Opinion: The U.S. Supreme Court ends a diplomatic venture before it can begin

Late Friday, the U.S. Supreme Court dismissed the Texas lawsuit that sought the trashing of nearly 5 million presidential votes in Georgia.

The justices also killed a perfectly noble idea I had hatched, intended to help us adapt to an abrupt change in our political system that had been endorsed by two incumbent U.S. senators from Georgia, as well as many home-grown, GOP members of Congress.

Here’s the note I sent a Georgia-born friend (UGA ’77) who lives outside Dallas:


I’m about to approach the governor about this, and I’m sure he’ll buy in.

Given that Texas now must approve everything that Georgia does, we in this subservient state will need an ambassador to present our issues to Austin.

It is my intention to nominate you as Georgia’s ambassador to Texas. You know the people and the culture, and can surely navigate their needs and desires.

I don’t know that we can pay you outright, but I assume that there will be graft aplenty that would make this profitable for all.


Jim Galloway

Georgia Minister of Foreign Affairs (self-appointed)


This was his immediate reply:

I humbly accept, Minister. I shall present my credentials to the governor forthwith.

I expect no difficulty in establishing my bona fides. Two Texas counties were named for relatives of mine, including one distant cousin who signed the Texas Declaration of Independence, another who was an Alamo martyr, and a four-times great uncle who was Texas House speaker.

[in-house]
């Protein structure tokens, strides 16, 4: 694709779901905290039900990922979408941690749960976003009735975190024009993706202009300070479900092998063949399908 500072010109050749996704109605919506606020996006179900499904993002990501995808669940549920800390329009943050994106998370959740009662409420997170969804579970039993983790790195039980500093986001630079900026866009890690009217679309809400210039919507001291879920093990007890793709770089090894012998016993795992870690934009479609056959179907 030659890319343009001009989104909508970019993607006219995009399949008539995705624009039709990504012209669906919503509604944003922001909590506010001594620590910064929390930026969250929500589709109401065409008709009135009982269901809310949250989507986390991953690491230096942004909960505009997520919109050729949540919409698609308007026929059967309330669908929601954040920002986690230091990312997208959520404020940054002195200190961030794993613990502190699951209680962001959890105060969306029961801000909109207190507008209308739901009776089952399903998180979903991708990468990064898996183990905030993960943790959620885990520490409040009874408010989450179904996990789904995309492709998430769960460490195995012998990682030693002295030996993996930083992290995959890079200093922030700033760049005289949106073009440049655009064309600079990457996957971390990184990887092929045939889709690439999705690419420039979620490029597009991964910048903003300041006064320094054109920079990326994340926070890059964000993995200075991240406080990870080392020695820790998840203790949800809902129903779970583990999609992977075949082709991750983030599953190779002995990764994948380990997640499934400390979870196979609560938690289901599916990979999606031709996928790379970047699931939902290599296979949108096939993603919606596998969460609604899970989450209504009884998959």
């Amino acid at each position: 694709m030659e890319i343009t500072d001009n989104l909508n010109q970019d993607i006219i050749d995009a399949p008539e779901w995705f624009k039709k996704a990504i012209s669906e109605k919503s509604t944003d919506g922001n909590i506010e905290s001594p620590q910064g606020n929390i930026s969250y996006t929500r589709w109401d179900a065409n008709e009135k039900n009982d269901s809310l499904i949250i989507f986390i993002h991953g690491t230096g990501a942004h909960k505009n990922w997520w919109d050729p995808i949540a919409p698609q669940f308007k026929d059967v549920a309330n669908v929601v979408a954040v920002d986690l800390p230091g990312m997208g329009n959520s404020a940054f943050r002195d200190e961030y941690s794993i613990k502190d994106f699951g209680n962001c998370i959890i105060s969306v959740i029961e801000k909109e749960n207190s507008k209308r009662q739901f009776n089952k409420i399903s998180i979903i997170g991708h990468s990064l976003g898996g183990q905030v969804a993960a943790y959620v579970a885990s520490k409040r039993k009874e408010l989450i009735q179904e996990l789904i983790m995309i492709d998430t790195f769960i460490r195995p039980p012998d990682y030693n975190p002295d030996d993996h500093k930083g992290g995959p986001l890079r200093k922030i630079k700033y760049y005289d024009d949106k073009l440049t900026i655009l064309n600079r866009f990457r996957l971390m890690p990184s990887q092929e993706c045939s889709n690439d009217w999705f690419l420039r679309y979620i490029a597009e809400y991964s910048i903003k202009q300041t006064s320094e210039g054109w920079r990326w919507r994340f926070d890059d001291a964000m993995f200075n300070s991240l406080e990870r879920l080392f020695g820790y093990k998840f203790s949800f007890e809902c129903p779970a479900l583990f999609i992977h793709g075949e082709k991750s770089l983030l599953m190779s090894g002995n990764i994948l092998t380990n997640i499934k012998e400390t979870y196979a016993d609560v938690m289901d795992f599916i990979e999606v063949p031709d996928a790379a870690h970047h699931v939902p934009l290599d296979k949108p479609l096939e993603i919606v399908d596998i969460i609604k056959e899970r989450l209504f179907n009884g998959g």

Furthermore, I have learned to affect the accent. I do not have any cowboy boots, but I could expense them.

There may be certain complications when Texas secedes again, but I’m certain that Georgia will be happy as a satellite. The pay is no matter, although I would appreciate a diplomatic license plate and the immunity from local laws that comes with it.

I look forward to serving Georgia’s interests beneath the dome of the Texas Capitol.

Your ob’d’t servant, etc.


As you can see, there was great merit in this plan – which I will now place in a drawer. One never knows if it might be needed again.

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